The Republic of Ireland Living Wage was established in 2014 and is part of a growing international set of similar figures which reflect a belief across societies that individuals working full-time should be able to earn enough income to enjoy a decent standard of living.

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Permanent link | Categories: IncomeInequalityJobsLabour costsLiving wageWages

New Paper Models a Minimum Wage Increase

Posted on May 19, 2016 by Micheál Collins

Publication cover - modelling_lowpay_increase_neri_wp36 - Cover image for modelling_lowpay_increase_neri_wp36
Cover image for modelling_lowpay_increase_neri_wp36

The establishment of a Low Pay Commission in the Republic of Ireland and the renewed focus on low pay and a ‘living wage’ both in Ireland and the UK has revived a growing interest in policies that focus on providing adequate minimum levels of pay for all employees.

A new NERI research paper from Niamh Holton and Micheál Collins models the impact of an increase in the minimum wage to a level equal to two-thirds of median hourly earnings by 2020, a value equivalent to Eurostat’s definition of the Low Pay threshold.

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Permanent link | Categories: GenderInequalityJobsLabour costsWages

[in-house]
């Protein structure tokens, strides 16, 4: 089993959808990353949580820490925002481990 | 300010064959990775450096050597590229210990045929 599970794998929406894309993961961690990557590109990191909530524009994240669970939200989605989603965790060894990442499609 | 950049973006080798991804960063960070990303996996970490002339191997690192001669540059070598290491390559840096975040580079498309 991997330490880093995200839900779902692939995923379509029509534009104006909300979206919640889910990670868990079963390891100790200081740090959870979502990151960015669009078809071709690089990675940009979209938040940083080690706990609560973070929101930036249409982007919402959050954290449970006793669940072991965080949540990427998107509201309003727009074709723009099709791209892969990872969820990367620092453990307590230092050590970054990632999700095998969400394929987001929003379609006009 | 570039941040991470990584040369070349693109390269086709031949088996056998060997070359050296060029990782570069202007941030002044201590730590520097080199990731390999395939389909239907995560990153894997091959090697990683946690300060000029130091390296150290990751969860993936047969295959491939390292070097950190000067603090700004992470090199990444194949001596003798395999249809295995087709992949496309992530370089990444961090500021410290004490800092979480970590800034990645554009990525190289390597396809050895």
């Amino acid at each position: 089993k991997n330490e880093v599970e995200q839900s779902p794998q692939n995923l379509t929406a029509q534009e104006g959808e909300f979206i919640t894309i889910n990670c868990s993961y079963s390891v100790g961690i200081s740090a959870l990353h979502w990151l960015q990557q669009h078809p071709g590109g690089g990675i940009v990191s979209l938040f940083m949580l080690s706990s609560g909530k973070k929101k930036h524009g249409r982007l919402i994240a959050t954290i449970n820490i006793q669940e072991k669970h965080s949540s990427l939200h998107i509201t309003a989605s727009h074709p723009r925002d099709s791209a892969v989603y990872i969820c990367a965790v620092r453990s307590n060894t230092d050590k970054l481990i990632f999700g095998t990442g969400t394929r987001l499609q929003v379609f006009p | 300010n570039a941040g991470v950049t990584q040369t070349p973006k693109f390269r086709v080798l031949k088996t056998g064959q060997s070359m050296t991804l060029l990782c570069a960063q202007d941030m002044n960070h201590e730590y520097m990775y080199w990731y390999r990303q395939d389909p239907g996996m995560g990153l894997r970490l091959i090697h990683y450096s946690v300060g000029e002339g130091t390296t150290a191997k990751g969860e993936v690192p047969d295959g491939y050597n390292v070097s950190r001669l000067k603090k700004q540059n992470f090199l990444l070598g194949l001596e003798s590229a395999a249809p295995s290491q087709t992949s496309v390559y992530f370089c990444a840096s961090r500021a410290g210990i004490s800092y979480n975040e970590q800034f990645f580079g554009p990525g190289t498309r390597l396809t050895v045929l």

The National Living Wage - What will it mean for Northern Ireland

Posted on March 30, 2016 by Paul Mac Flynn

50p

The National Living Wage of £7.20 will come into force from tomorrow across the UK for those aged 25 and over. This new minimum wage rate will amount to an automatic increase of 50p per hour for the coming financial year and it is set to rise to £9 per hour by 2020. There has been much discussion of how workers and businesses will be affected by the NLW and this is particularly important for Northern Ireland as one of the lowest paid regions in the UK. In last December's Quarterly Economic Observer we outlined the impact of the NLW among employees and across industries. Overall 13% of workers in Northern Ireland would see an automatic increase in pay from this Friday. However the lower age limit of 25 will exclude some 50,000 workers who will remain on the current minimum wage of £6.70 per hour until November. It also does not take into account those who are currently paid above £7.20 per hour who may see a knock-on increase in their wages.

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Permanent link | Categories: JobsLiving wageNorthern Ireland Wages

Social Housing in Northern Ireland

Posted on March 03, 2016 by Paul Mac Flynn

Publication cover - NERI Research inBrief Housing - Cover image for neri_research_inbrief_housing.pdf
Cover image for neri_research_inbrief_housing.pdf

Social housing in Northern Ireland faces unique challenges over the coming years in terms of capacity, finance and delivery. Moreover there are questions over the structure of organisation who deliver social housing and how that could be amended to best suit future needs.
This InBrief looks to evaluate current social housing policy and whether Northern Ireland should look beyond the UK for best practice.
KEY POINTS

  • Northern Ireland is not at present providing an adequate supply of social housing.
  • Schemes for tenant purchase of social housing have depleted stock and should be suspended.